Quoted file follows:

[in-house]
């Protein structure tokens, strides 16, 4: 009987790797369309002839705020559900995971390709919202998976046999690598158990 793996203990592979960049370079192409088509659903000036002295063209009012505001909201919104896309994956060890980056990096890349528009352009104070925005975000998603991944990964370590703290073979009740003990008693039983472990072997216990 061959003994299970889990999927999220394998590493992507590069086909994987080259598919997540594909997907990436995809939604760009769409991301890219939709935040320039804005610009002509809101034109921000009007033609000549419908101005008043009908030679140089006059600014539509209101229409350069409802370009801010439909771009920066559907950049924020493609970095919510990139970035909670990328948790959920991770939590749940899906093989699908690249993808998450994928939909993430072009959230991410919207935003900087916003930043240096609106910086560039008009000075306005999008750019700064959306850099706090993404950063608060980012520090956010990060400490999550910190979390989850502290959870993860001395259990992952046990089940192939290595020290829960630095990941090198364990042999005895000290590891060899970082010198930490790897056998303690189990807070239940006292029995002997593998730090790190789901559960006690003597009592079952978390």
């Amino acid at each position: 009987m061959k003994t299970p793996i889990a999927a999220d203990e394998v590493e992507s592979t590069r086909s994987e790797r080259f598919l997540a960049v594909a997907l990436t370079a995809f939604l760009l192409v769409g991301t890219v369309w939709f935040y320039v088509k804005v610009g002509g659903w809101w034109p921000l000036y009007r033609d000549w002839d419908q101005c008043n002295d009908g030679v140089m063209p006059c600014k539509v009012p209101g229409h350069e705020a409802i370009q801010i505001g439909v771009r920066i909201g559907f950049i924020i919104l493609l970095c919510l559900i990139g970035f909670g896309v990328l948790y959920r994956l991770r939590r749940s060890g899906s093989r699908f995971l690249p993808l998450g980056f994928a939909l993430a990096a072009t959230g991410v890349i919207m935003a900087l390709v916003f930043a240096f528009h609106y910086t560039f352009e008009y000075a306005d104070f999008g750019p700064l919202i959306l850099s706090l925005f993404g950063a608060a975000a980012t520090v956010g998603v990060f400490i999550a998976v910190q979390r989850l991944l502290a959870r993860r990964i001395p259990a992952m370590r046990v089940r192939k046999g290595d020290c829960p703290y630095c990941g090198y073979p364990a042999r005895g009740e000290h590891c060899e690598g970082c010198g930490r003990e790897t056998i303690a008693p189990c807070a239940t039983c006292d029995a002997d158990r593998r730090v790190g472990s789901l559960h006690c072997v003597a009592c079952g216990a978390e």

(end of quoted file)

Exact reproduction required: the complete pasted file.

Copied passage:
[in-house]
């Protein structure tokens, strides 16, 4: 009987790797369309002839705020559900995971390709919202998976046999690598158990 793996203990592979960049370079192409088509659903000036002295063209009012505001909201919104896309994956060890980056990096890349528009352009104070925005975000998603991944990964370590703290073979009740003990008693039983472990072997216990 061959003994299970889990999927999220394998590493992507590069086909994987080259598919997540594909997907990436995809939604760009769409991301890219939709935040320039804005610009002509809101034109921000009007033609000549419908101005008043009908030679140089006059600014539509209101229409350069409802370009801010439909771009920066559907950049924020493609970095919510990139970035909670990328948790959920991770939590749940899906093989699908690249993808998450994928939909993430072009959230991410919207935003900087916003930043240096609106910086560039008009000075306005999008750019700064959306850099706090993404950063608060980012520090956010990060400490999550910190979390989850502290959870993860001395259990992952046990089940192939290595020290829960630095990941090198364990042999005895000290590891060899970082010198930490790897056998303690189990807070239940006292029995002997593998730090790190789901559960006690003597009592079952978390």
């Amino acid at each position: 009987m061959k003994t299970p793996i889990a999927a999220d203990e394998v590493e992507s592979t590069r086909s994987e790797r080259f598919l997540a960049v594909a997907l990436t370079a995809f939604l760009l192409v769409g991301t890219v369309w939709f935040y320039v088509k804005v610009g002509g659903w809101w034109p921000l000036y009007r033609d000549w002839d419908q101005c008043n002295d009908g030679v140089m063209p006059c600014k539509v009012p209101g229409h350069e705020a409802i370009q801010i505001g439909v771009r920066i909201g559907f950049i924020i919104l493609l970095c919510l559900i990139g970035f909670g896309v990328l948790y959920r994956l991770r939590r749940s060890g899906s093989r699908f995971l690249p993808l998450g980056f994928a939909l993430a990096a072009t959230g991410v890349i919207m935003a900087l390709v916003f930043a240096f528009h609106y910086t560039f352009e008009y000075a306005d104070f999008g750019p700064l919202i959306l850099s706090l925005f993404g950063a608060a975000a980012t520090v956010g998603v990060f400490i999550a998976v910190q979390r989850l991944l502290a959870r993860r990964i001395p259990a992952m370590r046990v089940r192939k046999g290595d020290c829960p703290y630095c990941g090198y073979p364990a042999r005895g009740e000290h590891c060899e690598g970082c010198g930490r003990e790897t056998i303690a008693p189990c807070a239940t039983c006292d029995a002997d158990r593998r730090v790190g472990s789901l559960h006690c072997v003597a009592c079952g216990a978390e």